You really lucked out. Most people who write in here about scenarios like yours are complaining about having to buy new engines.
Your shop sounds like a keeper.
You really lucked out. Most people who write in here about scenarios like yours are complaining about having to buy new engines.
@PrescottAZ, thanks for taking full responsibility for the problems. Many visitors are not nearly as adult as you are. It is refreshing to take these comments as an education instead of an invitation to fight.
+1 to jtsanders’ comment!
Over the past few years, we have encountered an increasing number of posters who only want answers that agree with their pre-conceived notions. And, as I have frequently commented in this forum, failure to accept responsibility for one’s own actions is at an epidemic level in our society nowadays.
So, it is very refreshing to find someone like PrescottAZ who takes sincere advice (as well as constructive criticism) in the right spirit.
To NYBo: I needed the struts because I have taken the car on roads meant for off-road vehicles. We have a lot of so-called “primitive” roads around here, Forest Service roads as well as Indian roads (such as Navajo), and I just drive my car on them, anyway, sometimes at a fair rate of speed. I’m originally from a rural area in the South, so I’m used to dirt roads. Although these out in the West beat all. Actually, the streets here in Prescott are incredibly rough, as well.
The right front was leaking, and the car was handling like a boat. The new struts made a HUGE difference. It feels like it’s on rails compared to how it was. A real joy. The Mazda 6 is a superb handling car.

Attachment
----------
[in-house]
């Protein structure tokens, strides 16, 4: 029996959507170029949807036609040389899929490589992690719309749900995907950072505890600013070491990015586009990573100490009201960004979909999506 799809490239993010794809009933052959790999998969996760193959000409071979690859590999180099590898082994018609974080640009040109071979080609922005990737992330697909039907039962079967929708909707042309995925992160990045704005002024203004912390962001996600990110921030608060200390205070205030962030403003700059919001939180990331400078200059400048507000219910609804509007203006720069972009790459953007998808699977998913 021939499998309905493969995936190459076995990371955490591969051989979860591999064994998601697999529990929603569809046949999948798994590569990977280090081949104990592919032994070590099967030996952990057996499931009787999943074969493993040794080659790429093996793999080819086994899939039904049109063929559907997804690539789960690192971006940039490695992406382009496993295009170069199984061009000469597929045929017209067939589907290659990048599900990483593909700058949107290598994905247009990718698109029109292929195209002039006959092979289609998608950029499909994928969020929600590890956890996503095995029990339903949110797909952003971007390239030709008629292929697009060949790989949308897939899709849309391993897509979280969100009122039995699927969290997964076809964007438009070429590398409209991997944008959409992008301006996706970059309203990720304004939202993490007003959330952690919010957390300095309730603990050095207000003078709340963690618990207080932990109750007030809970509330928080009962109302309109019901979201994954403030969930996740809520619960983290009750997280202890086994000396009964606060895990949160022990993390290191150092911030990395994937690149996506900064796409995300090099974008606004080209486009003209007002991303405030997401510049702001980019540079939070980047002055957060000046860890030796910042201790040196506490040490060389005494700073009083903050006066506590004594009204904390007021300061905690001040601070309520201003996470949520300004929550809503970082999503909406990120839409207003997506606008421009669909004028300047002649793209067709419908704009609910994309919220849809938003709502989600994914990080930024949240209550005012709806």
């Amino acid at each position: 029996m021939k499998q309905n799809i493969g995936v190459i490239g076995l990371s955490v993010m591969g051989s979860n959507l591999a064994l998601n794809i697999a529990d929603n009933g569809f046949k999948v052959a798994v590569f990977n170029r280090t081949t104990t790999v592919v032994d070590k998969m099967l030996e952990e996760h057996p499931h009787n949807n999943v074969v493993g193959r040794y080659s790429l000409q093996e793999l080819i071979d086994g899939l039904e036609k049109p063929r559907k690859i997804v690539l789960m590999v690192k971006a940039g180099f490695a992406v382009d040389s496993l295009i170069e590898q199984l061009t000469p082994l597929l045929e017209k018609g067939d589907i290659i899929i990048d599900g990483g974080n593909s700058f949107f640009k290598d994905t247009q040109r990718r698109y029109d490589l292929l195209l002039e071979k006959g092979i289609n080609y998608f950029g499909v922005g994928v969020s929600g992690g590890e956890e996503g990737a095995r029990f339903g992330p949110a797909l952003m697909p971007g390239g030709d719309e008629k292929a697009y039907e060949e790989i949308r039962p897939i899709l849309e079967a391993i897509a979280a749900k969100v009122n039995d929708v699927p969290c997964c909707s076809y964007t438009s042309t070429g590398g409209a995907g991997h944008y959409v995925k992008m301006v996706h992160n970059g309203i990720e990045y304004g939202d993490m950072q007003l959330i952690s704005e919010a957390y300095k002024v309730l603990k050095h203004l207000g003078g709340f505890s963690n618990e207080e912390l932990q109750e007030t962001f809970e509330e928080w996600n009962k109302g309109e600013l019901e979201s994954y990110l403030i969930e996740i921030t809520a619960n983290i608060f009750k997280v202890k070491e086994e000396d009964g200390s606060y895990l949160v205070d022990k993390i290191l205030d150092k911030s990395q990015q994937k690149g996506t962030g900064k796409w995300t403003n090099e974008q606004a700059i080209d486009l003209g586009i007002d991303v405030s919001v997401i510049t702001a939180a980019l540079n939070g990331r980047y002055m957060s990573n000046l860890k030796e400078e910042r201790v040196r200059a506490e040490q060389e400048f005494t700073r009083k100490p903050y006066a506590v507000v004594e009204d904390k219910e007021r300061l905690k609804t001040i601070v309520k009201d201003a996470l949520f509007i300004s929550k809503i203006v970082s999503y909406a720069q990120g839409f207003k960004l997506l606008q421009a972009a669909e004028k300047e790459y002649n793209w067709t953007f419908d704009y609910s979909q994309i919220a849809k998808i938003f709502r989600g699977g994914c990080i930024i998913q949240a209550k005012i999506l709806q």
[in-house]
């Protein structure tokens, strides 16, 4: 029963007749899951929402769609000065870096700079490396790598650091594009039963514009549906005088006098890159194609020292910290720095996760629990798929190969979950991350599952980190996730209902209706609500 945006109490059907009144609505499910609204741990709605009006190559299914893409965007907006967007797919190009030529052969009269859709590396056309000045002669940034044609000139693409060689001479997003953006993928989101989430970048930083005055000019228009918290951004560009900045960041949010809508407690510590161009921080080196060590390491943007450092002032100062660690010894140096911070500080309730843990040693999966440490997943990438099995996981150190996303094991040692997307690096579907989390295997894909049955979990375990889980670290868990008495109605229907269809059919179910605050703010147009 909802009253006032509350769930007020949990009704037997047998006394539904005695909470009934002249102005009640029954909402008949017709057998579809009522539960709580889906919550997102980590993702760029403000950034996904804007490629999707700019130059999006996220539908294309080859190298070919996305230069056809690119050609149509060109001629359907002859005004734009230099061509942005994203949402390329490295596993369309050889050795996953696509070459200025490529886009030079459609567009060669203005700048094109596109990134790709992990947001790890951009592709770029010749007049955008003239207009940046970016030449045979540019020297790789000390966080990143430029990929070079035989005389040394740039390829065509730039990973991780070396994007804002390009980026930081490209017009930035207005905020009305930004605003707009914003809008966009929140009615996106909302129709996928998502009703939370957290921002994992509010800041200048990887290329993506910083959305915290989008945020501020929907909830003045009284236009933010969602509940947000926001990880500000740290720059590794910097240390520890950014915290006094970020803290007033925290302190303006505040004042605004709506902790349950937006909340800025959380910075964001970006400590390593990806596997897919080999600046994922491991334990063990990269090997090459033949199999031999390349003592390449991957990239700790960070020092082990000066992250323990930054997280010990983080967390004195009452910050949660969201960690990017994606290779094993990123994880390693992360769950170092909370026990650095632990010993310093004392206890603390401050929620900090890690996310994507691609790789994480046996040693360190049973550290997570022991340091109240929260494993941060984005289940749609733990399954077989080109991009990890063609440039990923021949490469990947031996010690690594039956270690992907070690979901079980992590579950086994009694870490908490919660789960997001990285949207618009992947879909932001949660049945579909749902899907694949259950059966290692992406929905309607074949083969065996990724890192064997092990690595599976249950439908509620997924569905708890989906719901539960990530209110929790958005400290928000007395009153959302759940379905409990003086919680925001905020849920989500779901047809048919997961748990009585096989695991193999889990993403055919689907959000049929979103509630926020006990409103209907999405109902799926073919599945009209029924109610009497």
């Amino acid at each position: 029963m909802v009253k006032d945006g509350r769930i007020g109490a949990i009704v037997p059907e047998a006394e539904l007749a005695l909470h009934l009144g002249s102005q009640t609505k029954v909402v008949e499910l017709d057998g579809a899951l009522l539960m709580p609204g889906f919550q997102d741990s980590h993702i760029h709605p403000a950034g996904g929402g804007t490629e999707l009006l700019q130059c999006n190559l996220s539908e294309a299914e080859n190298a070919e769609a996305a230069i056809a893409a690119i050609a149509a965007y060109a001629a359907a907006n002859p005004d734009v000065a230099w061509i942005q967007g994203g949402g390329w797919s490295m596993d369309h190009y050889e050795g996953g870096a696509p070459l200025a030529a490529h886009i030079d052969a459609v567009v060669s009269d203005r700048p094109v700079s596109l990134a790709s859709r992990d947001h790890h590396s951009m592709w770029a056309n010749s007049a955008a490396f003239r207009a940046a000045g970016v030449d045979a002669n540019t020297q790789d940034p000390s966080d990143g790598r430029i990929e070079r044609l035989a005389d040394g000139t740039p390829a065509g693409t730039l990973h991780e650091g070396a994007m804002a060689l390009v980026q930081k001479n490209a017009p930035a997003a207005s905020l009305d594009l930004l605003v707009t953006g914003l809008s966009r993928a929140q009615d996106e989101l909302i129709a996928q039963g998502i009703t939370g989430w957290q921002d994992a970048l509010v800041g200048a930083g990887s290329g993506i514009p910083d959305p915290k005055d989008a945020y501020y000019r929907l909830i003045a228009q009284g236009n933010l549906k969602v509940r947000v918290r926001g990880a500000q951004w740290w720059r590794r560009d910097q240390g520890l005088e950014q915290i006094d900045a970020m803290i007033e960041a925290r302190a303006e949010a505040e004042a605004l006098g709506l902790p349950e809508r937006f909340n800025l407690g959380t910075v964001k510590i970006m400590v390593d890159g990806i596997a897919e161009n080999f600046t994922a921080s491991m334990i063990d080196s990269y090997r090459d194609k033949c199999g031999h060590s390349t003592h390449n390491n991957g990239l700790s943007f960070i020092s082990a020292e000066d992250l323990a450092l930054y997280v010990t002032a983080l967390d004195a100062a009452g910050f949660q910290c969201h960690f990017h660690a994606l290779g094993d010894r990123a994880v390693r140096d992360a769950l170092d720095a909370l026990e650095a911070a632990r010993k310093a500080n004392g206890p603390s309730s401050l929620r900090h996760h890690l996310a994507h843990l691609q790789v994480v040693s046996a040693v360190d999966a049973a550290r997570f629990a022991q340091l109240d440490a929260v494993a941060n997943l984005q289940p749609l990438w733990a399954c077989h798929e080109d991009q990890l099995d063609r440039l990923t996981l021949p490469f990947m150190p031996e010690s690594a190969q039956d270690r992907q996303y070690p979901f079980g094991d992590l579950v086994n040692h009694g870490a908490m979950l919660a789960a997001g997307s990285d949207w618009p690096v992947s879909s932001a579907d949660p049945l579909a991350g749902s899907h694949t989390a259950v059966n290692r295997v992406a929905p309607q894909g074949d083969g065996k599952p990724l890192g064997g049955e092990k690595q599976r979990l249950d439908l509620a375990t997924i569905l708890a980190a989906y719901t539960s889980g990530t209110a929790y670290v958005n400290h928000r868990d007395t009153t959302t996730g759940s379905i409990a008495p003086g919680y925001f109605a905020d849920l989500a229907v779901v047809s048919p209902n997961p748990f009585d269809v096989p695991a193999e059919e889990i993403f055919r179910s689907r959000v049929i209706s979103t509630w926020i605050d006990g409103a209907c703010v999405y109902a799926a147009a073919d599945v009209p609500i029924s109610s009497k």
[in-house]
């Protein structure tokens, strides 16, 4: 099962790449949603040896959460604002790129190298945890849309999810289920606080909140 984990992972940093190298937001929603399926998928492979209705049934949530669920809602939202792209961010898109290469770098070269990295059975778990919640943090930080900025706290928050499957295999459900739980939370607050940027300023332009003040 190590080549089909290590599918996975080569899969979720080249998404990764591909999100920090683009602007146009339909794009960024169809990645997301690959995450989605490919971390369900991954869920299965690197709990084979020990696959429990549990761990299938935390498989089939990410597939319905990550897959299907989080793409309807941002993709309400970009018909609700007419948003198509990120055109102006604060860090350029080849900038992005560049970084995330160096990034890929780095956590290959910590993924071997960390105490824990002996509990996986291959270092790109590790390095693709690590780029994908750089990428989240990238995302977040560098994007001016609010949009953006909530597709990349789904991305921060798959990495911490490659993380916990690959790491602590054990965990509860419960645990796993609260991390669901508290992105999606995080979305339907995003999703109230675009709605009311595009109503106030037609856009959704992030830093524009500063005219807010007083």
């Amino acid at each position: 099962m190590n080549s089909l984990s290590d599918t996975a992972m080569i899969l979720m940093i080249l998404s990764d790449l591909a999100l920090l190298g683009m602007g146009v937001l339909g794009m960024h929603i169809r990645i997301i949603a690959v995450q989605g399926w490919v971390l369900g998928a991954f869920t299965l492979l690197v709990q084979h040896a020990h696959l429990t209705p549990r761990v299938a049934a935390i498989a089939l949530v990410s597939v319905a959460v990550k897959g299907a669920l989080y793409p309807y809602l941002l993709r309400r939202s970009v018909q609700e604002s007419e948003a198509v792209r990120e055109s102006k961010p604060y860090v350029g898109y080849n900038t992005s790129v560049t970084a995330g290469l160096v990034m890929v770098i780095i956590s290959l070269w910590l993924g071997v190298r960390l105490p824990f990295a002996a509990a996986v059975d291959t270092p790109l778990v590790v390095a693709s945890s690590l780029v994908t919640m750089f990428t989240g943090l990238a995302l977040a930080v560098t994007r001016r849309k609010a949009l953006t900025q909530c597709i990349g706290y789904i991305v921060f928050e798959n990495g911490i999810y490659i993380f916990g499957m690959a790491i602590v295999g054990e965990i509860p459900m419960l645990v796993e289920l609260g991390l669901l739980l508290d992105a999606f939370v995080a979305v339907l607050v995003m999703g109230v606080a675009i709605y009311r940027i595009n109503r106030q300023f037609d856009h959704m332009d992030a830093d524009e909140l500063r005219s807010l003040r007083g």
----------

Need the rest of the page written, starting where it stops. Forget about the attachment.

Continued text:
To DOCNICK: I’ll be checking under the valve cover in a few moments when I leave home to pick up my friend for holiday supper.
To OLDTIMER 11: I agree about my shop. And also, I was very thankful that all it took was putting a new chain on and reclocking it to the cam (or whatever). I have been, and will be, checking the oil religiously now. I got off real easy. I intend on keeping the car, hence, the tune-up, new brakes, new tires, new struts.
To VDCDriver: I am going to check the tire pressures from now on, as well. I did all this stuff when I was younger and had old cars. It’s like I was not adjusting to the fact that I now drive an old car again. 37 sounded awfully high to me, as well. Thank you for your advice.
To DB4690: I remember hearing that in years past, about driving the car fast on a regular basis. We used to call “blowing it out.” You believe that is still common wisdom? I have this seeming delusion about newer cars not needing that sort of thing. I will say that when I had the car in for struts and I told him about my MPG being so low, he checked the throttle body and said it was filthy. He told me he sprayed about a half a can of cleaner in there. It idles much smoother and is more responsive upon my releasing the clutch and putting the engine to work.
To EVERYBODY: I’ll keep checking back here. I really appreciate your guys’ help.
To EVERYBODY: What are your opinions about oil additives, gas additives, and so on, in my situation of very low mileage (500 miles per month, short trips)? I recall there being something called SLIC50 or something. And is every 6 months adding a fuel injector cleaner to the fuel enough to keep the fuel system clean?
Today’s gasolines have all the additives you need. Today’s high performance oils also have all the additives you neeed. Just change oil regularly and take the car for a fast cruise of 20 miles or so at least once a month. That’s all you need.
I would be particularly cautious about Slick 50.
Many years ago, the FTC settled some complaints against the company (related to far-fetched claims for their product), but I think that the company only had to agree to make slightly less far-fetched claims.
Quite a few years ago, I asked my indy mechanic about Slick 50, and he reported his experience: